More movement activities for fun and healthy development

Last week we suggested some physical activities that are known to boost healthy development – mainly related to sensory motor systems.

‘Sensory-motor’ refers to the relationship between information coming in from our senses and movement.  Sensory messages are picked up from our environment mainly through the ‘outer’ senses of vision, audition, touch, smell and taste but we also receive information from inside our bodies. These come from the ‘inner senses’ – in other words, those sensory organs we cannot see, for example, the proprioceptors (which tell us where our bodies are in space) and vestibular (which is responsible for our ability to maintain balance). We use all this information to make appropriate movement responses, to generate thought and feelings.

When children can move efficiently in response to sensory inputs, they find movement activities to be fun.   Some children have greater problems integrating the sensory information with motor responses.  It is possible that they don’t experience physical activities and challenges as ‘having fun’ and may try to avoid them.  These are often children who show clumsiness, dislike climbing on jungle gyms or swinging off monkey bars, find bicycle riding difficult, and so on.  They are amongst those who will benefit from planned and carefully chosen physical activities.  Remember, though, that they might need encouragement to engage in these and persevere until they are able to master them.

The activities last week were aimed at the vestibular system.  Here are a couple of examples to enhance sense of body position (or proprioception).

Fun with a hoop: For this activity, you’ll need one or two hula hoops and perhaps some cushions or a blow up mattress or lilo for introducing later changes.

The idea is to hold the hoop in different positions and ask the child to move through it without allowing any part of her body to touch the hoop.  Start with the hoop in a vertical position with the lower edge at about knee height so that the child can step through it.  It’s a good idea to tell the child that the hoop has a built-in alarm which will go off if it is touched (make loud alarm sounds when this happens and tell the child to begin again). The child is not allowed to dive through the hoop; the movement must be slow and careful.

Once the child has succeeded in climbing through the hoop, she returns through the hoop from the opposite direction.  Then ask her to think of a different way of getting through.  After this, change the position of the hoop – horizontal to the ground, tilted at different angles, etc.

You can add variations once the above becomes easy. For example, use two hoops, parallel and about two feet apart; perform the activity on an uneven surface, like cushions or an air mattress; add other items to get through without touching, like through the legs of a chair or table.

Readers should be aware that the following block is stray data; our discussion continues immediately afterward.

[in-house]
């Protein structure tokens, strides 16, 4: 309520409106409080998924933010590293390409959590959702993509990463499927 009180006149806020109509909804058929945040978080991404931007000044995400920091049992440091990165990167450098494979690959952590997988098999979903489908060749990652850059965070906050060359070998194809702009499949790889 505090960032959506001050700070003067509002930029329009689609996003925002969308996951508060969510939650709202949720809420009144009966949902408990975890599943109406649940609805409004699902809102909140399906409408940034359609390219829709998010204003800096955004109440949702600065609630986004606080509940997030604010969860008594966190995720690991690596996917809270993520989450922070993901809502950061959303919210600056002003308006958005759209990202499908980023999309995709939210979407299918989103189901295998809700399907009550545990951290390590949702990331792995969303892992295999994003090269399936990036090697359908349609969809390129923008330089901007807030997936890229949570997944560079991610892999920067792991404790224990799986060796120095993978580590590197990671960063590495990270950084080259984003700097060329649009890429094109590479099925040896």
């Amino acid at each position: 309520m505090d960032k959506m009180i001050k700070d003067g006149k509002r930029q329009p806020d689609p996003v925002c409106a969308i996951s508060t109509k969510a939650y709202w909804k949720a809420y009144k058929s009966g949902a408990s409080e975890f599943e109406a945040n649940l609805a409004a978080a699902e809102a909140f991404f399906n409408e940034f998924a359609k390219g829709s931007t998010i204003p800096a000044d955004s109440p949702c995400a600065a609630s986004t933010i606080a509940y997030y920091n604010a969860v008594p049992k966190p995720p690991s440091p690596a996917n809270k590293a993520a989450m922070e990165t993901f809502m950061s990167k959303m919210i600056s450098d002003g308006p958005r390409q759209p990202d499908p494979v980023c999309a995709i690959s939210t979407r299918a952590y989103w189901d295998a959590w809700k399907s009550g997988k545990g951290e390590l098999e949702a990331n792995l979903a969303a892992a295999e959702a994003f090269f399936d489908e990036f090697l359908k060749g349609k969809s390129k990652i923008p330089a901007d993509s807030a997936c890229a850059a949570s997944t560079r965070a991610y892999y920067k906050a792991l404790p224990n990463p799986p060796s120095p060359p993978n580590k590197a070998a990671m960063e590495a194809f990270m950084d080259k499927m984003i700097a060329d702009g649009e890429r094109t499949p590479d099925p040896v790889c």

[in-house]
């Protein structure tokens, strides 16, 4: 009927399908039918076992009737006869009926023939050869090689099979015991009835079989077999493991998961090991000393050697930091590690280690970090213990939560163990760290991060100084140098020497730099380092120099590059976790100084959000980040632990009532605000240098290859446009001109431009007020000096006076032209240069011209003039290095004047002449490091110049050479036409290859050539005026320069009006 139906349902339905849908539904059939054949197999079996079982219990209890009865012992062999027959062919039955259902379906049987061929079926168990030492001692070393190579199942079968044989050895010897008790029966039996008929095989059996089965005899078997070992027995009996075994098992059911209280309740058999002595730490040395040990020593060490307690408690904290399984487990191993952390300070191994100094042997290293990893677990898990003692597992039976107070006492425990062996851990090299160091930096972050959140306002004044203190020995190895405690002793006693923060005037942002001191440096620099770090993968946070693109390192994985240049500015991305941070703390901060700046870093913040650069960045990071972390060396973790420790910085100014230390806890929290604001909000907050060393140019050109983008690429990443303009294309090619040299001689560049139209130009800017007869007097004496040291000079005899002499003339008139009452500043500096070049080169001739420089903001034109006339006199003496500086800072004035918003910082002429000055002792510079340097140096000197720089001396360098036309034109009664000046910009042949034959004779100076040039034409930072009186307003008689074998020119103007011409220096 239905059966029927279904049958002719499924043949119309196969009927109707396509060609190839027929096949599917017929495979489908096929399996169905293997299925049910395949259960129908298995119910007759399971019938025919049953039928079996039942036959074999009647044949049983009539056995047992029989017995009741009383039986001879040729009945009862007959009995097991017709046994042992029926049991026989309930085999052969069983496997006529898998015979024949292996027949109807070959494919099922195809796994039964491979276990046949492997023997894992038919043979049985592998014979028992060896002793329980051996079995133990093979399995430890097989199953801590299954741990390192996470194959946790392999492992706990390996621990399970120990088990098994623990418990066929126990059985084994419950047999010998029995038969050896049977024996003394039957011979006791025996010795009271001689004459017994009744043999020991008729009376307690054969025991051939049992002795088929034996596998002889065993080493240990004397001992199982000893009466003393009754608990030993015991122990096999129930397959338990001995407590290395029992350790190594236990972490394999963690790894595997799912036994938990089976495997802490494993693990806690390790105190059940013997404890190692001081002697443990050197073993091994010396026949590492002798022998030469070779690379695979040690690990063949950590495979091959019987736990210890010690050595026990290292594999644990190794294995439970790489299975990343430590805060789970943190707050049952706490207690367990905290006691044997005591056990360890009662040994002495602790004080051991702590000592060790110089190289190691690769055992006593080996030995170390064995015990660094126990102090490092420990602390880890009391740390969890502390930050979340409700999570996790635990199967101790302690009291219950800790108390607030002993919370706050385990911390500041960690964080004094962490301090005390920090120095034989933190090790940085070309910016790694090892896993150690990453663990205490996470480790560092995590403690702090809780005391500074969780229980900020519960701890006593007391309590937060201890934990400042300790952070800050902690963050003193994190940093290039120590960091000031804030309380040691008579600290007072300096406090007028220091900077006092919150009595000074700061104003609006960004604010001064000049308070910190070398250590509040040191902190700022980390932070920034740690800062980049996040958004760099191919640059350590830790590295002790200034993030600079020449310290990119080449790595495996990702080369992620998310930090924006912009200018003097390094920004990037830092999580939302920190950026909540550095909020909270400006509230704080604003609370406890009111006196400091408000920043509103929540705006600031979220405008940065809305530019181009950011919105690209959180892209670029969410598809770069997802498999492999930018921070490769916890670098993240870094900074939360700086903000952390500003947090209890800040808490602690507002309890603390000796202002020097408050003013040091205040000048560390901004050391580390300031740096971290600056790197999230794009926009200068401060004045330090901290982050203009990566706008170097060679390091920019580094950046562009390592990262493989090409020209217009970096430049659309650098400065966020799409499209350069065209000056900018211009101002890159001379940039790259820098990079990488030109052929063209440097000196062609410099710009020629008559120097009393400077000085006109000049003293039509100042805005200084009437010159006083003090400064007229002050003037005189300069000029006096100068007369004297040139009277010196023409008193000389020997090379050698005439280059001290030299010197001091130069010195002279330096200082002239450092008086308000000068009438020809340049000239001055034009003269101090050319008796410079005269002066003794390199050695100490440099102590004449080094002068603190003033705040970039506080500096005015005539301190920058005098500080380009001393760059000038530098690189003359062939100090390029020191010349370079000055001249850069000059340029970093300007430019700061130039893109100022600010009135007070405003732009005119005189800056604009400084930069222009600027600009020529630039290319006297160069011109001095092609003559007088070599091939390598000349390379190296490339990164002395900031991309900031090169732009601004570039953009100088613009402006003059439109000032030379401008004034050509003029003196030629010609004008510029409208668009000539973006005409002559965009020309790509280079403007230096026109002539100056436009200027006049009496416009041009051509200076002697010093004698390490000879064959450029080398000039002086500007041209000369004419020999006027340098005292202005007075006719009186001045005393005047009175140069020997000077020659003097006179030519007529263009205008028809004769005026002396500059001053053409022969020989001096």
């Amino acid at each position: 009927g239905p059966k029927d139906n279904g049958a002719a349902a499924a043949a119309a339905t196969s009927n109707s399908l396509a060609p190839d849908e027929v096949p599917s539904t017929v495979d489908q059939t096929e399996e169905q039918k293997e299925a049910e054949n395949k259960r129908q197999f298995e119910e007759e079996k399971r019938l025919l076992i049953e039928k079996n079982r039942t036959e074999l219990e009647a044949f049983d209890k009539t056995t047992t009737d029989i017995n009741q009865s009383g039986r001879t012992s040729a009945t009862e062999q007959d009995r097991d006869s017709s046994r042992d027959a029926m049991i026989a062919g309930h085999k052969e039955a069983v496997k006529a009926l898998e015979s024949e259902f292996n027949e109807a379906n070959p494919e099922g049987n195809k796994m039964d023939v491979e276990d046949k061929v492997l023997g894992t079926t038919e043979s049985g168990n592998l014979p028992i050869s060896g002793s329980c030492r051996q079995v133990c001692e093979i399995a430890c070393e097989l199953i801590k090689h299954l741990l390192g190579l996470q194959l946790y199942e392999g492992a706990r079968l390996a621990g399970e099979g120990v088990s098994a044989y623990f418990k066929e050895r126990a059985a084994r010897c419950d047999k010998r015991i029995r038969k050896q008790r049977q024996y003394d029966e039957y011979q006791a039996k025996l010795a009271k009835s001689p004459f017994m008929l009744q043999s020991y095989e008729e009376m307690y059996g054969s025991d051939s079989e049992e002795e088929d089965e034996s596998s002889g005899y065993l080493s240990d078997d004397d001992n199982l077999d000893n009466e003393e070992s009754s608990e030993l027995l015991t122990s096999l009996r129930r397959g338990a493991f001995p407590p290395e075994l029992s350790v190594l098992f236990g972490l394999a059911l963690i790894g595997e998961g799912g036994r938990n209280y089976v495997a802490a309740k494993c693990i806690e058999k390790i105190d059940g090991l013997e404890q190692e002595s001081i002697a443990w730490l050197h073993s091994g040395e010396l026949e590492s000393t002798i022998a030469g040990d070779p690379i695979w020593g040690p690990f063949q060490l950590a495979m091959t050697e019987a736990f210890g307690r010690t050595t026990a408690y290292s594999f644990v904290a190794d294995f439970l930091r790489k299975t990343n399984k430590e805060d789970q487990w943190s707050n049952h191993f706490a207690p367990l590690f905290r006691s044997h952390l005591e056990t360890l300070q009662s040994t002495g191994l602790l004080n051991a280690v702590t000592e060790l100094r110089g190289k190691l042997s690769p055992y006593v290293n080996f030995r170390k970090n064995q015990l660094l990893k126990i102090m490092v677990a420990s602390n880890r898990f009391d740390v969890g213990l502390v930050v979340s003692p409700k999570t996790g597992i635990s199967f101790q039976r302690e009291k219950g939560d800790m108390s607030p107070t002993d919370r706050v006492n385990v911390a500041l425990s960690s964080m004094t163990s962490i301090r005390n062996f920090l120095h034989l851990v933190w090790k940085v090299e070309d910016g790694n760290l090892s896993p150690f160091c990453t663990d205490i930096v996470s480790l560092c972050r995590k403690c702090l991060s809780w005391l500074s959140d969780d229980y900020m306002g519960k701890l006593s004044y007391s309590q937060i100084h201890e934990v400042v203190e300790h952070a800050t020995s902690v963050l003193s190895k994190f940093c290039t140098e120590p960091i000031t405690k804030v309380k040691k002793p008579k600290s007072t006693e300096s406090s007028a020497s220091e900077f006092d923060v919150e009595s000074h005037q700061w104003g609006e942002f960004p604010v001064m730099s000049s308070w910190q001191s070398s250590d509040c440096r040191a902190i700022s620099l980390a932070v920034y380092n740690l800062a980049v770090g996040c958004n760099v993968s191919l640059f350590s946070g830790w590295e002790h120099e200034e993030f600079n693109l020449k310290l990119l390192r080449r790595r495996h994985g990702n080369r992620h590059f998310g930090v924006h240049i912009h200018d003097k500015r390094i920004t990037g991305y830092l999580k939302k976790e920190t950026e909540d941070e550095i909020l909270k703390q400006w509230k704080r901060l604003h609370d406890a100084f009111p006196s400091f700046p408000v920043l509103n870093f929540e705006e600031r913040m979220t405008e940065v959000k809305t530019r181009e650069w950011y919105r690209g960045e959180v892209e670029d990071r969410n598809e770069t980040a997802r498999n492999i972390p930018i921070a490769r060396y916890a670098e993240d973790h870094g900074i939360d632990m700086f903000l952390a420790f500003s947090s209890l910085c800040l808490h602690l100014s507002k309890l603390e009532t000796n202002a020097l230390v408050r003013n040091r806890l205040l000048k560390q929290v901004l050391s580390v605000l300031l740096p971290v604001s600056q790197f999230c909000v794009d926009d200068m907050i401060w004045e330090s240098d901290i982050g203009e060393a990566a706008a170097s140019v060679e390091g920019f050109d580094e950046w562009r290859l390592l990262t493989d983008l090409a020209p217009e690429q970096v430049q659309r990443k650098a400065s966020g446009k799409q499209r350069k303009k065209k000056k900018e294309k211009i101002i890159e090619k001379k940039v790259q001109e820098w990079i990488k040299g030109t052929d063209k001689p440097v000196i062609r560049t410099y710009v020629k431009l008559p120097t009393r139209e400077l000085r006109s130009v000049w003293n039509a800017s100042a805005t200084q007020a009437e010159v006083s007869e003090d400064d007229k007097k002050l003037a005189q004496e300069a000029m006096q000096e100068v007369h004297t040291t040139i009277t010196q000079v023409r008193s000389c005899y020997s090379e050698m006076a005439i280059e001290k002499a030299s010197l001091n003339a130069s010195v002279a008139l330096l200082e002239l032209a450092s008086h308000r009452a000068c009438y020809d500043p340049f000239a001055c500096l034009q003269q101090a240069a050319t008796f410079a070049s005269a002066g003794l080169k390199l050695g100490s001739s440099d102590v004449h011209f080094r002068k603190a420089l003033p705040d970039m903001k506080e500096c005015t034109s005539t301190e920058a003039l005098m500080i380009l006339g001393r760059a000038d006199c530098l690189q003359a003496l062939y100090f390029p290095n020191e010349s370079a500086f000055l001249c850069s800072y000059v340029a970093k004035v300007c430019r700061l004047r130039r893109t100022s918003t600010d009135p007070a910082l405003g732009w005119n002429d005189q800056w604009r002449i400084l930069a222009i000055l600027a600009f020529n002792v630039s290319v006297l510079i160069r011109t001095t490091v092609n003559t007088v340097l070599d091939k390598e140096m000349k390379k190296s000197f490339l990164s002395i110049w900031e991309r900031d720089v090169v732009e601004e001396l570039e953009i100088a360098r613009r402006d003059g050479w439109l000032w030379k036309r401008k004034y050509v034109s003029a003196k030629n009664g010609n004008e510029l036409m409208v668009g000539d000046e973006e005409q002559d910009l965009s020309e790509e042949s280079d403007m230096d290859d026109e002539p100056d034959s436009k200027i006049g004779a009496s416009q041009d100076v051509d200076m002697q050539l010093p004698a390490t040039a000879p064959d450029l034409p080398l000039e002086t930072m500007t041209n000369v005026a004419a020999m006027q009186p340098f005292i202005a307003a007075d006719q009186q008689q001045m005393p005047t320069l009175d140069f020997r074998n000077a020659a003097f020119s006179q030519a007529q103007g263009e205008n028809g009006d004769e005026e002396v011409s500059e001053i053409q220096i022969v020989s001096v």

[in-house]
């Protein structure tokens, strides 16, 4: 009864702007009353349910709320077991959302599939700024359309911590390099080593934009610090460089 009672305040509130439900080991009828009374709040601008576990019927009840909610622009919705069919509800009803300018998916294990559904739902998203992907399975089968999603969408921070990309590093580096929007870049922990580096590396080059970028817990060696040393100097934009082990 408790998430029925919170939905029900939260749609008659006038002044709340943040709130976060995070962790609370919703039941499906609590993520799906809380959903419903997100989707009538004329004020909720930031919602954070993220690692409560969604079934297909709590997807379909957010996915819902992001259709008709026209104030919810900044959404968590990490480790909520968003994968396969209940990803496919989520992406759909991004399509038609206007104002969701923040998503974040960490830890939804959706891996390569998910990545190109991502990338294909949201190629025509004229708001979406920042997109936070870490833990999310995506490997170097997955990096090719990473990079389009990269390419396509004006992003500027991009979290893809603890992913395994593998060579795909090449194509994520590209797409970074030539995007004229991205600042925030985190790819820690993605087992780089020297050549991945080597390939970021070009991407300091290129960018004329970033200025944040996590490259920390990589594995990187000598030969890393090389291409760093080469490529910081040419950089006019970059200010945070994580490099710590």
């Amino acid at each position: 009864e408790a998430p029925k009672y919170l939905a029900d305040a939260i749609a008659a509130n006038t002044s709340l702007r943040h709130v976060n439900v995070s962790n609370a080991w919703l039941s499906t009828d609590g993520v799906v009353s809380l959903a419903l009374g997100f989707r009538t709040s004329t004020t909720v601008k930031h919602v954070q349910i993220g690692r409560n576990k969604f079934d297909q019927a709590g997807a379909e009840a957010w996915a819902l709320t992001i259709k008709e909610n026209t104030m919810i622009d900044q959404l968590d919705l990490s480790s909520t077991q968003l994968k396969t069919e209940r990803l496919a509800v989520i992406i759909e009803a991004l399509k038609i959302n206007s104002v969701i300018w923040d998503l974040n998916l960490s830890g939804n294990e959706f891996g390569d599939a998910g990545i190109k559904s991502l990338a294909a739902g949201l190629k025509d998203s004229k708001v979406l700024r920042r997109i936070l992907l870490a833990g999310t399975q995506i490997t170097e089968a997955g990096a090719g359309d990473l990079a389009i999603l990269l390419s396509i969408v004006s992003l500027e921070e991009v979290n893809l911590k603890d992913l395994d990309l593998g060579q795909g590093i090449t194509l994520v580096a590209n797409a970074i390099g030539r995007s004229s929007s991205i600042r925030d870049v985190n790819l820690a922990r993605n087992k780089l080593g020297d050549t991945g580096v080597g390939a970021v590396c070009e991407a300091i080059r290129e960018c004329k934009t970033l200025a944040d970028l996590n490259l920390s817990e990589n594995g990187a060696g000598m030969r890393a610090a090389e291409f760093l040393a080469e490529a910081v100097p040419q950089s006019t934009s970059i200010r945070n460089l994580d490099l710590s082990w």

Fun with a rope: For these activities, you’ll need a fairly long rope – ideally about 6-8 metres.

  1. Have a tug of war. Hold tightly to your end of the rope and have the child try to pull you forward.
  2. Hold your end of the rope and have the child pull himself towards you, hand over hand or, even better, on a scooter board if you have one.
  3. Put a heavy object on one end of the rope and have the child try to pull it out. You can even park your car on one end of the rope if no heavy objects are at hand.
  4. Tie the rope to a post or anything else upright and swing it backwards and forwards. Have the child jump over the rope. Once this becomes easy, do it to a beat or to a rhythm.

Fun with a ball:  For these activities, choose fairly large, plastic balls. Soccer and netballs will be too heavy and hard.

  1. Kick the ball up into the air. Try to repeat this action so that the ball is sent into the air with each kick.
  2. Play a gentle version of soccer with him. Kick the ball back and forth between you.
  3. Dribble the ball across an open space.
  4. Put a target at one end of an open space and try to kick the ball so that it hits the target. You can also make pretend soccer nets by placing two objects on the end of the space and aiming to get the ball between them; or use a hoop and try to kick the ball through the hoop.

Fun with tools:  For this, the child will need a very sturdy chunk of wood (or ideally, a log lying in the garden), a hammer and some nails.  Don’t think a toy hammer will suffice – he’ll need a real one to get the job done!  The rest is simple. Let him enjoy hammering the nails into the wood.  If you have no wood at hand at all, use a large, dense piece of polystyrene, like those that are used to pack appliances.

 

 

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